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How to Individualize Lessons

Teaching can sometimes feel like a frustrating exercise in “teaching to the middle.” By knowing how to individualize lessons for your students, you can make sure each and every child is learning in a way that they learn best AND gets them excited.

Get to Know Your Students

Figure out what interests them and what gets them motivated. This will, of course, be different for every kid and for every age. Some kids love cars, others love animals, others love certain shows or characters. Part of this, too, is learning how each kid learns. Some kids like to sit back and see a few examples to which kids learn best by doing. Some kids are visual and some need to hear the information. Just about all kids learn better with hands-on activities. Also keep in mind different learning needs, like the kid learning English who needs visuals or the kid with an IEP who needs a model to understand. Just like you get to know your co-workers and students’ families, get to know your students, too. 🙂

Get Creative to Individualize

This may take a little bit more work initially, but the payoff is huge! What you want here is to basically “mix-and-match” your kids’ interests with what you need to teach them. Then figure out lessons that combine the two. You are taking your lessons and individualizing them! If you need to teach rhyming and Jose and Amira both love race cars, then do a lesson about race car rhymes. If you need to teach simple addition and DeShaun, Ivy, and Maria all want to be vets when they grow up, make your lesson around animals coming to a vet’s office. If you need to teach the concept of satire, and you know that Jamie is a big political buff, use that!

Not Every Lesson Will Interest Every Student

…but make sure every student has something each day that they are especially interested in. That means that if 80% of your class is really into the movie Finding Dory, for instance, then you can go wild with making Finding Dory-related lessons. But don’t forget about the 20% that is not motivated by that. If you have one kid, and one kid only, who is super into robots and not much else, individualize something on robots to get him fired up each day. For older kids who you might teach shorter class periods instead of a full day, try to give each child something individualized once every 5 lessons or so.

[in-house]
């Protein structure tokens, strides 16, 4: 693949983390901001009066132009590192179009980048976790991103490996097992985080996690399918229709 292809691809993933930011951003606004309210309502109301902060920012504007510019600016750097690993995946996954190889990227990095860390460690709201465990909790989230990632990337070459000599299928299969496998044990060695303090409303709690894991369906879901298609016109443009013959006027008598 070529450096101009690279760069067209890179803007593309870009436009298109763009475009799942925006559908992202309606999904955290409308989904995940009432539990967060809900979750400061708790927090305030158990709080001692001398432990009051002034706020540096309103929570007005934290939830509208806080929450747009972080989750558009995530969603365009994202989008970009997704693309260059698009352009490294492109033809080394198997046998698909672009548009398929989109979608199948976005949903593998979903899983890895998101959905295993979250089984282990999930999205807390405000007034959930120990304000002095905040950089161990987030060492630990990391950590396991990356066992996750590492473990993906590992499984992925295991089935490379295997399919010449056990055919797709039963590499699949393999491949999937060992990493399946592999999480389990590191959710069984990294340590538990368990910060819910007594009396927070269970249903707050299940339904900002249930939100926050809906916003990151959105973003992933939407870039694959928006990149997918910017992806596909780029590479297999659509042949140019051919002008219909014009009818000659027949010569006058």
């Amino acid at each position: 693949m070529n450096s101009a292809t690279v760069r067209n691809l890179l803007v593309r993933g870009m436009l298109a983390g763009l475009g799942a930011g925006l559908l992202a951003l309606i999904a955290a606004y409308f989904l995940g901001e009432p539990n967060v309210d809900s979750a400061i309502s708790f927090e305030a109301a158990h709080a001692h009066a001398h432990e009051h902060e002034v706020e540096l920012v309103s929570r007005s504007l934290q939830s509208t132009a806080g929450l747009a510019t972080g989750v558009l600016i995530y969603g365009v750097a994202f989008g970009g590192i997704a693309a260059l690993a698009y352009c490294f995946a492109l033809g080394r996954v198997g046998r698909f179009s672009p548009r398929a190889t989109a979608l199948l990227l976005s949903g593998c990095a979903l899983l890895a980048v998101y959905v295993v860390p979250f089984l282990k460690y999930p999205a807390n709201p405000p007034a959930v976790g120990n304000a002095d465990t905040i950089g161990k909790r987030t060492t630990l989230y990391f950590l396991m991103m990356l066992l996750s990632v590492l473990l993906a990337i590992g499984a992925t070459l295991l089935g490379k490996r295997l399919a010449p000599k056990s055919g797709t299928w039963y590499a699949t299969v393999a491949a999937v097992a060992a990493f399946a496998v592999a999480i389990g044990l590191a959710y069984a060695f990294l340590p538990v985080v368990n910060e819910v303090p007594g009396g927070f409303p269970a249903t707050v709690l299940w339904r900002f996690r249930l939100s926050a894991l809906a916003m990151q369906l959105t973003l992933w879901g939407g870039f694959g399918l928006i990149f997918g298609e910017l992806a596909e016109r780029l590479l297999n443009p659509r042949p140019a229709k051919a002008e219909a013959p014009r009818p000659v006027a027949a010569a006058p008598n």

For learning styles, you can really fit a lot of these into a single lesson. It’s possible to teach every lesson to every child in the way they learn best! How? Just explain it in several different ways. For instance, if you are teaching solving for x in simple equations, you could try:
1. showing several examples on the board,
2. verbally explaining the concept,
3. showing it with pictures instead of numbers, and
4. having students get up to physically represent quantities.

This way, if a student doesn’t get it one way, they are likely to understand one of the other ways. Individualizing your lessons will really get your students motivated to learn and will make you a better teacher! Have fun with it. 🙂

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